We are within weeks of spring football beginning, and with it, we are one step closer to finishing our reviews of each position group from the 2022 Mountain West football season. Last week, we took a look at the top linebacker groups in the conference. This week we will review the top defensive line groups. With that being said, let’s take a look back at the top defensive back groups in the Mountain West.
For most Bronco fans, the secondary was the biggest concern heading into the 2022 football season. While the group did have a tendency to allow more big plays than they should have, they were more than sufficient over the course of the season. The Broncos finished with the second best pass defense in the league, allowing only 167 yards per game through the air.
This may have been the best Air Force pass defense that I can recall seeing. The team’s ability to control the clock and slow down opposing defenses was very impressive. The Falcons did not corral many interceptions (they finished with nine), but they finished first in passing yards allowed, giving up only 159 passing yards per game.
The Bulldog’s secondary was the strongest part of their defense and they showed significant improvement over the course of the season. Cameron Lockridge tied for the conference lead in interceptions, and the Bulldogs finished third in passing yards allowed.
For as bad as their rush defense was, the Colorado State secondary was actually pretty good. The Rams finished fourth in yards allowed, but they will need to be more opportunistic in forcing turnovers this fall. The Rams managed only eight interceptions.
The Lobos had mixed results in the secondary, but in a conference with subpar quarterback play, they needed more out of this unit. The Lobos managed only nine interceptions and gave up more than 200 passing yards per game.
Similar to the Lobos, the Aggies were on the verge of having a good secondary but they weren’t quite there. The Aggies were in the middle of the conference in interceptions (11) and pass yards allowed per game. For a team that had major injury issues, they need more from this unit.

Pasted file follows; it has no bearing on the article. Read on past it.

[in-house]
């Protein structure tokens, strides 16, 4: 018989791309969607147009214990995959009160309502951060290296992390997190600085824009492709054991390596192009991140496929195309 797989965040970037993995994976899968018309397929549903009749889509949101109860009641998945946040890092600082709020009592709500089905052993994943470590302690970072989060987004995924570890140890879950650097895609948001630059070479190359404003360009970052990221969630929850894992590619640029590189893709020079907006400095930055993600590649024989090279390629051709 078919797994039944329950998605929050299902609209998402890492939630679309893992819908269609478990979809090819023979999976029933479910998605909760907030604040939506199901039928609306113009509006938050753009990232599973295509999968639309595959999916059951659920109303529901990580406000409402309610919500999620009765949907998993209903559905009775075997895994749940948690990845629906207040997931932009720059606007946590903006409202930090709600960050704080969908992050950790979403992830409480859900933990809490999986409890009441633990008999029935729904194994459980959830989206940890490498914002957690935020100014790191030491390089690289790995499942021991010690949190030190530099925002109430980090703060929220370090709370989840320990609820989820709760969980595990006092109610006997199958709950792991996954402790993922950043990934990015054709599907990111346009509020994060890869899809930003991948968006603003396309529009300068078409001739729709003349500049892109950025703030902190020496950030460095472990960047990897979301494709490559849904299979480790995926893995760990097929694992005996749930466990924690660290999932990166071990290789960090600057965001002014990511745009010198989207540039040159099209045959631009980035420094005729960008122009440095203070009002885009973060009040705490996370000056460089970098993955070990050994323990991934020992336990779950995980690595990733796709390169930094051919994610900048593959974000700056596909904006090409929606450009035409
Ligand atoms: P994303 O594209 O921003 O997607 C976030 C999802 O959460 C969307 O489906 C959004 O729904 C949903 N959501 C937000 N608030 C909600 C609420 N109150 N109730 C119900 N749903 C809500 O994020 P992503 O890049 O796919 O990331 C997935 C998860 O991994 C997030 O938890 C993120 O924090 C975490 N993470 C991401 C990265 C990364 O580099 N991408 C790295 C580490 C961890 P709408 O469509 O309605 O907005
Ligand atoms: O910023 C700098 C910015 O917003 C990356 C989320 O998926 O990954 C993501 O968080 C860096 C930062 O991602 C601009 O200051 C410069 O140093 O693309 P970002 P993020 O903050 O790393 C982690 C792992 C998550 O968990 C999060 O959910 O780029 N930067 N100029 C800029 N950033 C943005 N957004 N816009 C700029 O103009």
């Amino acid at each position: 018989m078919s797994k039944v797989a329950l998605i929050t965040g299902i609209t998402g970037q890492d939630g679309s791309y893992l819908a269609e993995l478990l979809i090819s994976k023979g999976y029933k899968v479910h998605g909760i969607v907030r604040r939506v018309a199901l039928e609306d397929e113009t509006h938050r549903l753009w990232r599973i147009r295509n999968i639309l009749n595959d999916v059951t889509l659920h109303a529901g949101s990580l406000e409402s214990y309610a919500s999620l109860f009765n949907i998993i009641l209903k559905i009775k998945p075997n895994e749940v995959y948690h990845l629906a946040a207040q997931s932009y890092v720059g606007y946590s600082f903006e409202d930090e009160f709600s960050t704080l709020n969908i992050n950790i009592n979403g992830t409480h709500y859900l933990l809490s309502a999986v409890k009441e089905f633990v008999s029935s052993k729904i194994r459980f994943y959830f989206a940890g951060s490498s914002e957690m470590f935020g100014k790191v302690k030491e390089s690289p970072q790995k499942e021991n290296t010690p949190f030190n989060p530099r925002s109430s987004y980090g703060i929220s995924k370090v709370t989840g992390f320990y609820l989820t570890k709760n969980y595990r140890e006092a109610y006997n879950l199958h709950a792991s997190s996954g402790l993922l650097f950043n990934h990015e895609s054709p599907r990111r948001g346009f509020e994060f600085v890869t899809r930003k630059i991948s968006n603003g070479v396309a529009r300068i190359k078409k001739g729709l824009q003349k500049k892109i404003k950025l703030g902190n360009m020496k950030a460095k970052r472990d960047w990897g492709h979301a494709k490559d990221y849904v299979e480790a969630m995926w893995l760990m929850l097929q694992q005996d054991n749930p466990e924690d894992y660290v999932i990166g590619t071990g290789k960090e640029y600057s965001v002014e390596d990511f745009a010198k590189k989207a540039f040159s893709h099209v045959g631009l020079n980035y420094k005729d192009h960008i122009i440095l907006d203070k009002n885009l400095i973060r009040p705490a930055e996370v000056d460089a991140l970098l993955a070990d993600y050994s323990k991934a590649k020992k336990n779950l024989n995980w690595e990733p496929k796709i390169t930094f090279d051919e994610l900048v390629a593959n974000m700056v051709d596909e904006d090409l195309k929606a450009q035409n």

San Diego State
There is no other way to slice it, the Aztec secondary was disappointing this year. For a team that usually shuts down opposing passing attacks, it was surprising to see how easily teams moved the ball through the air. On the good side, the Aztecs were able to reel in thirteen interceptions.
Similar to the Aztecs, it was surprising to see how much the Wyoming secondary struggled this season. The Cowboys finished eighth in passing yards allowed per game and last in interceptions with only six.
San Jose State
The Spartans were elite at forcing interceptions, finishing with fourteen (good for second in the conference). But they struggled to prevent teams from moving the ball through the air, and they didn’t exactly face a bunch of elite pass offense. Finishing ninth in pass yards allowed per game lands you in the “Bad” category.
The Hawaii defense was swiss cheese this year, allowing opposing defenses to carve them up in both phases of the game. The Rainbow Warriors finished the season with only ten interceptions and allowed more than 220 yards per game through the air.
For a team that showed improvement in the trenches, the secondary really kept this defense from taking that next step. While the Rebels did tie with Boise State for most interceptions (15), they were nearly last in passing yards allowed per game (225).
For a team that had one of the best defensive backs in the league in Bentlee Sanders, it is crazy to think that they had the worst pass defense in the conference. The Wolf Pack allowed more than 230 yards per game through the air. Improving this unit will be a major emphasis for Ken Wilson and his staff.
Which team in the Mountain West had the best defensive backs? Leave your thoughts in the comments below.